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. Last Updated: 07/27/2016

Kostikov Tells All, No One's Printing

Vyacheslav Kostikov, former press secretary to President Boris Yeltsin, said Tuesday that he was worried that fear of official wrath would prevent his finding a publisher for his book on life with his boss.

Kostikov's fears were borne out by the reaction of several Moscow publishers, who were clearly reluctant to risk presidential disfavor and retribution by printing a book that has already raised official hackles.

"Of course I am worried," said Kostikov in a telephone interview from the Vatican, where he is still serving as ambas an agreement with anyone."

Kostikov declined to say whether he had been formally turned down by any publishers, but several editors said Tuesday that they would be wary of becoming involved with the project.

"We are not going to publish it," said Gleb Uspensky, director of Vagrius, a large private publishing house. "I heard that he tells too many stories that might ruffle some feathers. At the moment, nobody wants to publish this book."

The work has already caused quite a stir. Kostikov's public hints on the book's contents earned him such a reprimand from the Foreign Ministry that he resigned his post as ambassador to the Vatican.

In a candid interview on NTV's "Itogi" news program at the beginning of the month, Kostikov said that Yeltsin was obsessed with power and manipulated by his inner circle.

"Power is his ideology, his friend, his concubine, his mistress, his passion," Kostikov told the NTV interviewer.

Sergei Maximov, an editor at Novosti publishing, which brought out the memoirs of former Soviet leader Mikhail Gorbachev, was also leery of the book: "On the basis of what Kostikov has said about this book, I'd think one hundred times before publishing it," Maximov said. "The presidential structure has enough strength to somehow prevent this from getting out, or else punish its publication."

Kostikov was quick to defend his creation, insisting that it would do no harm to anybody.

"You know, I'd rather not talk about this," he said. "I see no reason to worry. This is a serious analytical work and brings no damage to anyone. It was written with good intentions and it follows the position of Boris Nikolayevich Yeltsin in a way that is useful for the president."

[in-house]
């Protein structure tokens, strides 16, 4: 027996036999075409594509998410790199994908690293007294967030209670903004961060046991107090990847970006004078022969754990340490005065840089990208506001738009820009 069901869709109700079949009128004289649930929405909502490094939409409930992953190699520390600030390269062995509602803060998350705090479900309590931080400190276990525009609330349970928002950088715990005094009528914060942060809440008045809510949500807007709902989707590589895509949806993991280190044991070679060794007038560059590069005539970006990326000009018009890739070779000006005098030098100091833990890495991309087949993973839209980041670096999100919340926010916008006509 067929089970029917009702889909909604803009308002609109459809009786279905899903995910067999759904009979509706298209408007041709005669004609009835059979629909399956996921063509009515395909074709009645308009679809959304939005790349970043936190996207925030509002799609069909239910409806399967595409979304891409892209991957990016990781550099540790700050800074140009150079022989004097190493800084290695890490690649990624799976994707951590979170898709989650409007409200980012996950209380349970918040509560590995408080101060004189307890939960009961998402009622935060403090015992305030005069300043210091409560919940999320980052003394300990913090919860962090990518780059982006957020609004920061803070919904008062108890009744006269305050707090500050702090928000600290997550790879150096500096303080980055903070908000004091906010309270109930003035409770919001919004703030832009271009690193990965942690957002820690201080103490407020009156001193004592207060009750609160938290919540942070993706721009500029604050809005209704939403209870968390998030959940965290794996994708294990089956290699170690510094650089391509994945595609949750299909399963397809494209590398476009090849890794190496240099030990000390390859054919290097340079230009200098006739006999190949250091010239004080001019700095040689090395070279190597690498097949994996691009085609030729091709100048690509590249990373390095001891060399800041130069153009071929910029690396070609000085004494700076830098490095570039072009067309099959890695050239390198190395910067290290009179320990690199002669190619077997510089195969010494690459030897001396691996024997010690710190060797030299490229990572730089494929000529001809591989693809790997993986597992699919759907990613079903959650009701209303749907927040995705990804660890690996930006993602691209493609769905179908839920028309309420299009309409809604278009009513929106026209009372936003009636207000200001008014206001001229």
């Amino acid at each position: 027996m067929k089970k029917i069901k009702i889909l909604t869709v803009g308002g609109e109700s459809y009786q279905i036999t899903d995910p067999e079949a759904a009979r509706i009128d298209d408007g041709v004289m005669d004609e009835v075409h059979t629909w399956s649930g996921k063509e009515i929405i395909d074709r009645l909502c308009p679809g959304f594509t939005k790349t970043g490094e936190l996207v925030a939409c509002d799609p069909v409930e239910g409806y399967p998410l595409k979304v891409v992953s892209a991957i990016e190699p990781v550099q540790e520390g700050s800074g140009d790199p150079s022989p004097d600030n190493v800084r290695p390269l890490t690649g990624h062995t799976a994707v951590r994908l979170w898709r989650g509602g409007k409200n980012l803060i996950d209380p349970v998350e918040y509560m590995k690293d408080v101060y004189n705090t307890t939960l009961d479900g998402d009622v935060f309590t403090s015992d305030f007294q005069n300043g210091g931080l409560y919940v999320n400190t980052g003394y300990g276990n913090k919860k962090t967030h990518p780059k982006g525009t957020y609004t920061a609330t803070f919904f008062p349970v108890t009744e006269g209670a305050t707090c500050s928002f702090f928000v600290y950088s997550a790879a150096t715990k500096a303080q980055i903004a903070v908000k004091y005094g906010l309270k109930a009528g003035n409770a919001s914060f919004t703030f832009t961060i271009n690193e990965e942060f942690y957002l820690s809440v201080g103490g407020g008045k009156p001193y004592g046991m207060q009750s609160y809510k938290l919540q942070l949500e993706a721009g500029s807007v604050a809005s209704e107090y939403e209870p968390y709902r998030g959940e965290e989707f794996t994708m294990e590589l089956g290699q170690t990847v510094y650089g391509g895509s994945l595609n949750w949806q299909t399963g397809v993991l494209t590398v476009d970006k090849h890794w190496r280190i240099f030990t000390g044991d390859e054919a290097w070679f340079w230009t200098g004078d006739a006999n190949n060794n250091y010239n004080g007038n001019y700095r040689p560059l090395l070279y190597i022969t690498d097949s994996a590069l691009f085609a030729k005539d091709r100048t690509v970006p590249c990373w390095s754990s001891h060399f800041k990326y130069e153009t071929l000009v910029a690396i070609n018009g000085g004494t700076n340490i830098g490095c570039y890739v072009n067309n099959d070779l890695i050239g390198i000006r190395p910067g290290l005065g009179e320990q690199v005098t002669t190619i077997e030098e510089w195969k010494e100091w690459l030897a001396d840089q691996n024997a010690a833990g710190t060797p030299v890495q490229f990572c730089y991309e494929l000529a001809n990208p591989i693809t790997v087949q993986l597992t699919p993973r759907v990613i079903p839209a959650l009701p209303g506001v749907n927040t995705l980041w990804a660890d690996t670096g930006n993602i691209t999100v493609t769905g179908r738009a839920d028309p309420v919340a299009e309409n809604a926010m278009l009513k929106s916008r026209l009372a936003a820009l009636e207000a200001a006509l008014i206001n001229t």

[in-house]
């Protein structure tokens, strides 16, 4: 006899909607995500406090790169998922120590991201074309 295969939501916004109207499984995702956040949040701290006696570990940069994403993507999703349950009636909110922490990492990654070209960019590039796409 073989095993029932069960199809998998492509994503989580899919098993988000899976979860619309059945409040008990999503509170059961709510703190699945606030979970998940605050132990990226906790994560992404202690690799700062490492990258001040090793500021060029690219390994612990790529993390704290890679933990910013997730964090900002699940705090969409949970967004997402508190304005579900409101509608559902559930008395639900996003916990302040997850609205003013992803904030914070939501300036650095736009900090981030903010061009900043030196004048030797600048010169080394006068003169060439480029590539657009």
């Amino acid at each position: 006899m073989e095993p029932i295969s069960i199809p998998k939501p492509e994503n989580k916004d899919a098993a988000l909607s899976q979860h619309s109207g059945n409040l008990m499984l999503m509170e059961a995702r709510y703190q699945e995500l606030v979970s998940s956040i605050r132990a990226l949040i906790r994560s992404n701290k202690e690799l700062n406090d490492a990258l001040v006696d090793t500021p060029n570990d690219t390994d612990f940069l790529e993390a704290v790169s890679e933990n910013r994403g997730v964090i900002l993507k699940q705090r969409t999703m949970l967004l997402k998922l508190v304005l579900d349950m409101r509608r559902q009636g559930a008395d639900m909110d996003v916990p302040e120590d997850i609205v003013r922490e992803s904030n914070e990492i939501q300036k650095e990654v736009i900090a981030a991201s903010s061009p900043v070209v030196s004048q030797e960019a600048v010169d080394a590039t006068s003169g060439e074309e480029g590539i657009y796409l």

Uspensky, however, was not convinced.

"He wants to publish his book so he gives you the arguments that the average author would give you," he said. "But the average publisher is scared."

While Uspensky said he believed that eventually a publisher would be found, and that there was potentially a great deal of money to be made from Kostikov's book, he insisted that for him and most of his colleagues, the consequences would not be worth the risk.

Asked if there was any way a publishing company could protect itself from potential closure, Uspensky replied: "Against the president? You've got to be kidding. There's nothing legal that you can do."

To Maximov, Russia's present political climate does not allow for books like Kostikov's.

"That's democracy for you," he said. "Much is allowed, but not everything. This was an attack on Yeltsin and his entourage that is too open and too direct and therefore very dangerous. If beer and cheese aren't ripe, they don't taste good, and it's the same with democracy."

One publisher, however, was scornful of her colleagues' timidity.

"All this business about how offensive it is to the government is just an advertisement," said Avgustina Tarasova, director of Krug, a small private firm that publishes non-fiction works.

"If the government doesn't like it -- all the better. We're an independent company. This kind of thing plays absolutely no role in whether or not we accept a book, and there's probably not that much in it that's so negative, anyway."